By Jerry Sullivan
"The Bills are at a crossroads, whether Wilson admits it or not. He has a bad team, an inferior front office, an increasingly disaffected fan base, and no franchise quarterback. And now, at last, a vacant head-coaching position."
I wrote those lines in November of 2009, on the day the Bills got around to firing Dick Jauron. Maybe I should just resubmit my entire column from that day, plugging in new names, and get a quick start on my New Year's. Why not? As you can tell, not a whole lot has change in three years.
Video: Gailey's full statement
Related: Bills make it official: Gailey is fired • NFL Network's analysts' takes • Players' tweets about firing • Key dates for coaching search • Fitzpatrick not keen on being a backup
Wilson promised big changes at the time. He waved his checkbook and said none of the big NFL names were off-limits. The Bills would spare no expense in their determination to build a winning program and set a dysfunctional franchise back on the path to respectability.
Then he gave us Buddy Nix as general manager and Chan Gailey as coach. Three years later, after winning one-third of his games and stretching the streak of non-playoff seasons to 13, Gailey is gone. As expected, he and his entire staff were relieved of their duties late Monday morning.
Nix's fate is up in the air. He deserves to be shown the door, too. He hired Gailey and his weak defensive coordinators. He made Ryan Fitzpatrick a franchise quarterback without identifying a successor. But Wilson, who put great trust in Nix, might not be want to fill both jobs again.
Gailey was a weary, defeated man in a brief address to the media. He betrayed no bitterness. He didn't lay blame. He said he understood the realities of the business and that he had not won enough. He was a decent soul, a gentleman to the end.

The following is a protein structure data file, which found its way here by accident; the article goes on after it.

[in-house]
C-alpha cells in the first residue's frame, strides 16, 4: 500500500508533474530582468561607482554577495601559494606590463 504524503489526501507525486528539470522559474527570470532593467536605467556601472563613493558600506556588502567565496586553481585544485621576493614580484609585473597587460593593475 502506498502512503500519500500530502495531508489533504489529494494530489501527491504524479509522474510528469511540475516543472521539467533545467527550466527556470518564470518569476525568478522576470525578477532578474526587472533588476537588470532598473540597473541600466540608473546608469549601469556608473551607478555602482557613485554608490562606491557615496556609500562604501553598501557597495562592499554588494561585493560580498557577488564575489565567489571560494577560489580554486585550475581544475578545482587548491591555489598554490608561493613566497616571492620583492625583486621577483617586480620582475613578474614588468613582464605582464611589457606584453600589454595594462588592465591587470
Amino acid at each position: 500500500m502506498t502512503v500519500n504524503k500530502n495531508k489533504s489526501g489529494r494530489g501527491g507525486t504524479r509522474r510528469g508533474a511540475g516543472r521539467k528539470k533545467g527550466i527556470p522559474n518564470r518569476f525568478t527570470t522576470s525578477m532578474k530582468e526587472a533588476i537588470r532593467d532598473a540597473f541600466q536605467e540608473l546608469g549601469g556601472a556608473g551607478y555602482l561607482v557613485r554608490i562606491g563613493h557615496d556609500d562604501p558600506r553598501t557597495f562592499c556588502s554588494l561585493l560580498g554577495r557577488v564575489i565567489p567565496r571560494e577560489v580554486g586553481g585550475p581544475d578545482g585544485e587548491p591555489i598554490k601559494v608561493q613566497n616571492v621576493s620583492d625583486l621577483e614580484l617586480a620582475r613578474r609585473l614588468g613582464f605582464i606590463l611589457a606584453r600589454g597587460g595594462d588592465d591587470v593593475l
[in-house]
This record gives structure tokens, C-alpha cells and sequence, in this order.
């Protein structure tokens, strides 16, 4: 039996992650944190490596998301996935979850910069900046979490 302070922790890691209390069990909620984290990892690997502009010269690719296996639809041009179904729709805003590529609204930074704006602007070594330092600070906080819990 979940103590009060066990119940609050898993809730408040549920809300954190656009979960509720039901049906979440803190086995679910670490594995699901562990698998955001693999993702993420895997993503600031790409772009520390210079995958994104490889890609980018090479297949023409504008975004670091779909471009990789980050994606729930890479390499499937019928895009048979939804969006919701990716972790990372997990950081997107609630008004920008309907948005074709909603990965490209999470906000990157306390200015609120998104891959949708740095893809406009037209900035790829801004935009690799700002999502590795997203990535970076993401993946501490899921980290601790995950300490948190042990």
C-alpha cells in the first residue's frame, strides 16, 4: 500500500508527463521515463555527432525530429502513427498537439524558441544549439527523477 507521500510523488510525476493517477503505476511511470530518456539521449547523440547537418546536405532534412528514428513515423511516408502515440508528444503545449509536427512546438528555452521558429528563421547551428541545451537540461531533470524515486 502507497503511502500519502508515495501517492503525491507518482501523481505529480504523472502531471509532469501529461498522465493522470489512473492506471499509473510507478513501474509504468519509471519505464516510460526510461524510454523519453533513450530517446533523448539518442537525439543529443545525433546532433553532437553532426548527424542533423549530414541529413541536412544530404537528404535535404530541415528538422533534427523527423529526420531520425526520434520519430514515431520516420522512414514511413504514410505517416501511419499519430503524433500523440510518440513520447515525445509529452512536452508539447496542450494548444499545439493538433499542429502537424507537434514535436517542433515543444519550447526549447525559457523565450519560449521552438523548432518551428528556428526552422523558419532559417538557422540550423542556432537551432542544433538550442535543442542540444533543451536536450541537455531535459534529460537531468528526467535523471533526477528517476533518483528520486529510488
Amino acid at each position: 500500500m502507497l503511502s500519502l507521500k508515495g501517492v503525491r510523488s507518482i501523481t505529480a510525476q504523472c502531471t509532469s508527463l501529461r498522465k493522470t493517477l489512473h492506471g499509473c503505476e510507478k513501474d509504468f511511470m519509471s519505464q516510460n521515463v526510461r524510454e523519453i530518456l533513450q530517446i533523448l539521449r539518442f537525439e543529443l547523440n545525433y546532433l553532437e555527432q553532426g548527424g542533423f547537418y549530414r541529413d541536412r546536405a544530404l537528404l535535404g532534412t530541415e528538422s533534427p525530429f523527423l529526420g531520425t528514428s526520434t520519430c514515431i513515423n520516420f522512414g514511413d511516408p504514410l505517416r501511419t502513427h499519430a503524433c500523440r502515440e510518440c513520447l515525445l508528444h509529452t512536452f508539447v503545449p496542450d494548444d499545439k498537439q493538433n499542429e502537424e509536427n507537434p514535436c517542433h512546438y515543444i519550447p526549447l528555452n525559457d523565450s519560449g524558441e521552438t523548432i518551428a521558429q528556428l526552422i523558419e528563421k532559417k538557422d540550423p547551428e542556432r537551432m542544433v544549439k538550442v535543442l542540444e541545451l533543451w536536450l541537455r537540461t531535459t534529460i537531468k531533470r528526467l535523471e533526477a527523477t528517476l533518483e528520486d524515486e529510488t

His voice breaking, Gailey thanked the "loyal, loyal" fans of Buffalo. I'm sure he felt that he had let them down in his three losing seasons here. No doubt, he also felt he let down his friend, Nix, who gave him a last, and largely unexpected, chance as a NFL head coach.
"This will probably be -- and I say probably, but I think it will be -- the first place that’s ever fired me that I’ll pull for,” Gailey said.
He can start by rooting for the Bills to find their franchise quarterback in the next draft. There are a lot of reasons for the 13-year playoff drought. But the lack of a true franchise quarterback is at the top of the list. Until they find a true star at the position, they won't be a legitimate contender.
I can urge Ralph Wilson to open his checkbook and shoot for the sky, the way I did in '09. But it won't be easy to attract one of the big coaching names without a viable quarterback on the roster. There are enough drawbacks as it is -- the town, the weather, the failing health of the owner, the fact they farm out one home game a year to Toronto.
If they had one of the hot young quarterbacks in place, they'd have more chance of luring a top coaching candidate to Buffalo: Jon Gruden, Lovie Smith, Chip Kelly, Mike McCoy or Dirk Koetter. Seven NFL head coaches have been fired today. The list of candidates will thin out, as it did three years ago. One way or another, the Bills have a formidable task on their hands.